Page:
The potential effect of the built-in-gain tax is often a significant consideration during pending acquisitions involving an S corporation.
Allocations of Profits & Losses
Direct shareholder loans to an S corporation can be very important tools for tax planning.
The question of whether an S corporation should be treated the same as a C corporation when its subsidiary corporation is insolvent has not been definitively answered.
This article discusses major changes and developments that directly affect S corporations and their tax advisers during the period of this update (July 10, 2012–July 9, 2013).
The Tax Court held the IRS could not reclassify the taxpayer’s income from the rental of cellphone towers and the land they were situated on to his wholly owned S corporation as nonpassive income under the self-rental rule.
During the period of this S corporation tax update, some major changes that directly affect S corporations took place. This article also presents tax planning ideas for S corporations and their shareholders.
This article examines five issues corporations commonly encounter in complying with the built-in gains tax.
Treating self-created customer-based intangibles as assets separate from goodwill can result in more favorable tax treatment for these intangibles. This article examines the rules regarding the separate treatment of self-created customer-based intangibles and the situations in which separate treatment may be beneficial.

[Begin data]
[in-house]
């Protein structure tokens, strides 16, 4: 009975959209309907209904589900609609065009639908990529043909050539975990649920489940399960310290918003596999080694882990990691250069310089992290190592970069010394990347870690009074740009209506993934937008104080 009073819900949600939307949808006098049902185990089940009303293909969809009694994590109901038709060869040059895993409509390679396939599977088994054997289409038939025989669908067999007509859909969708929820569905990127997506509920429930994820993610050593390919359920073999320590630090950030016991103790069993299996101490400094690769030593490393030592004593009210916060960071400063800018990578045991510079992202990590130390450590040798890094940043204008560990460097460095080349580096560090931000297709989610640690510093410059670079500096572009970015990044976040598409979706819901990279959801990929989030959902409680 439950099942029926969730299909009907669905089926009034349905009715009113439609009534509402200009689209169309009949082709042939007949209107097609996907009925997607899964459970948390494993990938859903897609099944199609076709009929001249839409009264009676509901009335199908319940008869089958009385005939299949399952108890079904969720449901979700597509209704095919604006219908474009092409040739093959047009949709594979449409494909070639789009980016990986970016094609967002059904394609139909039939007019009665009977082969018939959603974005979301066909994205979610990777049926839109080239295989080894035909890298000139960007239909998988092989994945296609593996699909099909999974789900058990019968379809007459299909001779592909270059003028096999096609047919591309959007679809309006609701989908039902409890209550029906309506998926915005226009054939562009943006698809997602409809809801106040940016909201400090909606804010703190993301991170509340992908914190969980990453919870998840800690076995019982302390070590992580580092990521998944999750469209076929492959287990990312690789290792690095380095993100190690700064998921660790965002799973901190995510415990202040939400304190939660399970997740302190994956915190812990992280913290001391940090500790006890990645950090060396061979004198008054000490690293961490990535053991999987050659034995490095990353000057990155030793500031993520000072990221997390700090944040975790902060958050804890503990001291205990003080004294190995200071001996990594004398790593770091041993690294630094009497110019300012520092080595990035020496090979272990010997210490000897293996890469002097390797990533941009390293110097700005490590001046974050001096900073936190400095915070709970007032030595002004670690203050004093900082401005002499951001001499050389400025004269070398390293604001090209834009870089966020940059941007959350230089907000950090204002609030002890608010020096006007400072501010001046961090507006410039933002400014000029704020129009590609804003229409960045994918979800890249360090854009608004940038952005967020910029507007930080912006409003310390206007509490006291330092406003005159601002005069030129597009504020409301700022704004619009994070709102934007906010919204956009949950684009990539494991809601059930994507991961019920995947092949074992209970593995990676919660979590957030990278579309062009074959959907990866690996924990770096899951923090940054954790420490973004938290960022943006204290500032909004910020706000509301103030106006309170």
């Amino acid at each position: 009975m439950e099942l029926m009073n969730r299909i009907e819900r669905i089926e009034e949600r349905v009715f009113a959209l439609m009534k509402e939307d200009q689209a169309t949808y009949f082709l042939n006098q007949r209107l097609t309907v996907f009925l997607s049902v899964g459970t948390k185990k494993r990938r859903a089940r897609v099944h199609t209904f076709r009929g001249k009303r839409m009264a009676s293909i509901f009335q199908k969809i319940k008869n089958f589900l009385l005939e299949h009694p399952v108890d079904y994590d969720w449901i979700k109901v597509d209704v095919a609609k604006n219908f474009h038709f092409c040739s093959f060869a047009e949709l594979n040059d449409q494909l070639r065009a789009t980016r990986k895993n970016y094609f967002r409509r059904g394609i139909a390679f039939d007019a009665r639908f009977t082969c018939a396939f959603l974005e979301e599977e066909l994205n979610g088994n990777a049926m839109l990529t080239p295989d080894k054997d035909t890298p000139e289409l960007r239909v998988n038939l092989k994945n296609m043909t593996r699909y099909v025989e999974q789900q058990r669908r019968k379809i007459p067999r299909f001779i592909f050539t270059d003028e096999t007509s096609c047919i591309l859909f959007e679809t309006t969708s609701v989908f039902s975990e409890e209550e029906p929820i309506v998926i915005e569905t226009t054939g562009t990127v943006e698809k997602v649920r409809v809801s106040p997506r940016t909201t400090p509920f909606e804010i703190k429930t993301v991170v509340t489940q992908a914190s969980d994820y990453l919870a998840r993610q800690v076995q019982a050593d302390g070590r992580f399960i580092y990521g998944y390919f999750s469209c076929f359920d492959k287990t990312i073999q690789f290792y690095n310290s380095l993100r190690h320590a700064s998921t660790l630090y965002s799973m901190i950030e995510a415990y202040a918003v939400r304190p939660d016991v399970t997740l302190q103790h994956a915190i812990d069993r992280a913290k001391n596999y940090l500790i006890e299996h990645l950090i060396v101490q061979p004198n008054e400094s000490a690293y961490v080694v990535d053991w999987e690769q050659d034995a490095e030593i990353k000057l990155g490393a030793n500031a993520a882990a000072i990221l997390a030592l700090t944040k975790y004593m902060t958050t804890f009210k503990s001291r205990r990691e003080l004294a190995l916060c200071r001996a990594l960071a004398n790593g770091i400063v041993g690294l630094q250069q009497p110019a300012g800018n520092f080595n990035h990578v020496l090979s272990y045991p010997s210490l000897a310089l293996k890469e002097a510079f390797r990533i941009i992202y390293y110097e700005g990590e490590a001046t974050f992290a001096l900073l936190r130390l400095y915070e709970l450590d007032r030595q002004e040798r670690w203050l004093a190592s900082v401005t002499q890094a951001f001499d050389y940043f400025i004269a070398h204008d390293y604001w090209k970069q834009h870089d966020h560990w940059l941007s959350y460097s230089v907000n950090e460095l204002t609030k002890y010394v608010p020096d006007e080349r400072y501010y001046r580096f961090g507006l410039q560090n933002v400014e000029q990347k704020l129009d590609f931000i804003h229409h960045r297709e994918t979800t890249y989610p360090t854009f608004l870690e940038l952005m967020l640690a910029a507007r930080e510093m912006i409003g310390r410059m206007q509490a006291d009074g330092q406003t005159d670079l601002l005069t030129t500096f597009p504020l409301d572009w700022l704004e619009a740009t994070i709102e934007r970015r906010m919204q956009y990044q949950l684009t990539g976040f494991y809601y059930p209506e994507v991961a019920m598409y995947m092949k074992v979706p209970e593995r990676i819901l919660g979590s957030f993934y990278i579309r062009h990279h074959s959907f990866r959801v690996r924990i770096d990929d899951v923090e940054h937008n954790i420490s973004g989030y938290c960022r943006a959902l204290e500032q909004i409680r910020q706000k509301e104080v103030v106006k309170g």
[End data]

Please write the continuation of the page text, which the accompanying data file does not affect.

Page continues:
The Small Business Jobs Act of 2010 includes an additional temporary reduction of the recognition period for built-in gains tax under Sec. 1374.
The American Recovery and Reinvestment Act of 2009 suspended imposition of the built-in gains (BIG) tax for tax years beginning in 2009 and 2010 for qualifying S corporations.
Without proper planning, the at-risk rules set out in Sec. 465 can limit the amount of deductible S corporation losses.
This article covers S corporation operational issues.